New European research has raised the possibility of finding survivors in rubble — such as in the recent Christchurch and Japanese earthquakes — by detecting molecules in their breath, sweat and skin.
It was notable for being the first of its kind to use human participants. Over five days, at six-hour intervals, eight participants entered a simulator of a collapsed glass-clad reinforced-concrete building, which was designed, built and tested by the researchers from Loughborough University, National Technical University of Athens, University of Babe-Bolyai and University of Dortmund.
A variety of sensors, positioned throughout the simulator, rapidly detected carbon dioxide and ammonia with high-sensitivity in the plumes of air that travelled through the constructed rubble, highlighting their effectiveness as potential indicators.
In addition to these molecules, a large number of volatile organic compounds were detected; acetone and isoprene being the most prominent potential markers.
When trapped within a void of a collapsed building, casualties release volatile metabolites — products of the body’s natural breakdown mechanisms — through their breath, skin and other bodily fluids, which can have complicated interactions with the building materials. These interactions change with conditions such as humidity, heat, and wind strength and direction, making the detection process much more difficult.
Interestingly, there was a marked decrease in ammonia levels when the participants were asleep; a finding the researchers could not explain and will investigate further, along with the build-up of acetone with increasing food withdrawal and the presence of detectable molecules in urine.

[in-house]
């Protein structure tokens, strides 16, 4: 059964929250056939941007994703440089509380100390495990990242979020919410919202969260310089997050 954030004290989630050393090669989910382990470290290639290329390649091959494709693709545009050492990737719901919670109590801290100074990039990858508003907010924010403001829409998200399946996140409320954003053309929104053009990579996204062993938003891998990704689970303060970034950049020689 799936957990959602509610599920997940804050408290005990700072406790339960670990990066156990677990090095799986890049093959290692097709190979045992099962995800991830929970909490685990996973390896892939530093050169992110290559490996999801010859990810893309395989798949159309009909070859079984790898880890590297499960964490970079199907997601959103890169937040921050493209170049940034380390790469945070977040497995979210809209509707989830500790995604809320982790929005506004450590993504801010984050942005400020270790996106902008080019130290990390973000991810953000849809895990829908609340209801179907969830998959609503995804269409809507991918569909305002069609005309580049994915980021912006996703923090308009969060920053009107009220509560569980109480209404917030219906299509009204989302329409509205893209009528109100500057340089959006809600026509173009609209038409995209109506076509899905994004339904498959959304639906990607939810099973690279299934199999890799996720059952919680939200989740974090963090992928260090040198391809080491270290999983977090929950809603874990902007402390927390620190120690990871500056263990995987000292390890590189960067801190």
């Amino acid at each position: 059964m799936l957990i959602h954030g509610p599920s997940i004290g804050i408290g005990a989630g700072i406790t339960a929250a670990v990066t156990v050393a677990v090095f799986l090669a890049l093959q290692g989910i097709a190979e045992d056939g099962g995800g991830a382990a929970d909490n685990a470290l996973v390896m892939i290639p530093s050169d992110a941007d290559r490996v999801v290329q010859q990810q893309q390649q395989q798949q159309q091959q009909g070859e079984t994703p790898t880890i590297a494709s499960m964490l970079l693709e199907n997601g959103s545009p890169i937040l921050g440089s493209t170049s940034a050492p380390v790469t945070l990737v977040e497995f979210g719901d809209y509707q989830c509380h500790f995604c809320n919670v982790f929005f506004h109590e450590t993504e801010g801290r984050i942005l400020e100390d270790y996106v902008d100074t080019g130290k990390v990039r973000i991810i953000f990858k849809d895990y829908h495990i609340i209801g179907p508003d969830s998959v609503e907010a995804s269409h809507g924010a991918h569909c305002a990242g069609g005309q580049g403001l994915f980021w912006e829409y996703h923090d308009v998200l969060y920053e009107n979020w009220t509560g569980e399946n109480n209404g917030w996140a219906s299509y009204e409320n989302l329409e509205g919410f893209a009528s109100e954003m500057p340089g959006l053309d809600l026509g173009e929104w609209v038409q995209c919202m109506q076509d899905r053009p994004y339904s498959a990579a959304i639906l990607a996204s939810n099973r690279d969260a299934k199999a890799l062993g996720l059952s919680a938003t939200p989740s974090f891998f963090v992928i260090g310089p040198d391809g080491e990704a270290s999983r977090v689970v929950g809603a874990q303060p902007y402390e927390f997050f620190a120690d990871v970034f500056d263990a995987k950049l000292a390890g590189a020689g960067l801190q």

Co-author of the study, Professor Paul Thomas of Loughborough University, said, “This is the first scientific study on sensing systems that could detect trapped people. The development of a portable detection device based on metabolites of breath, sweat and skin could hold several advantages over current techniques.
“A device could be used in the field without laboratory support. It could monitor signs of life for prolonged periods and be deployed in large numbers, as opposed to a handful of dogs working – at risk to themselves and their handlers – for 20 minutes before needing extensive rest.”
An Institute of Physics spokesperson said, “As the first study of its kind, this preliminary work can be built upon to help prepare for future disasters such as those tragedies we’ve seen recently in Japan and New Zealand.”
The paper was part of research for a European Community project “Second Generation Locator for Urban Search and Rescue” Operations (SGL for USaR) aimed at solving critical problems following large scale structural collapses in towns and cities. The project combines chemical and physical sensors integration with the development of an open ICT platform for addressing mobility and time-critical requirements of USaR operations.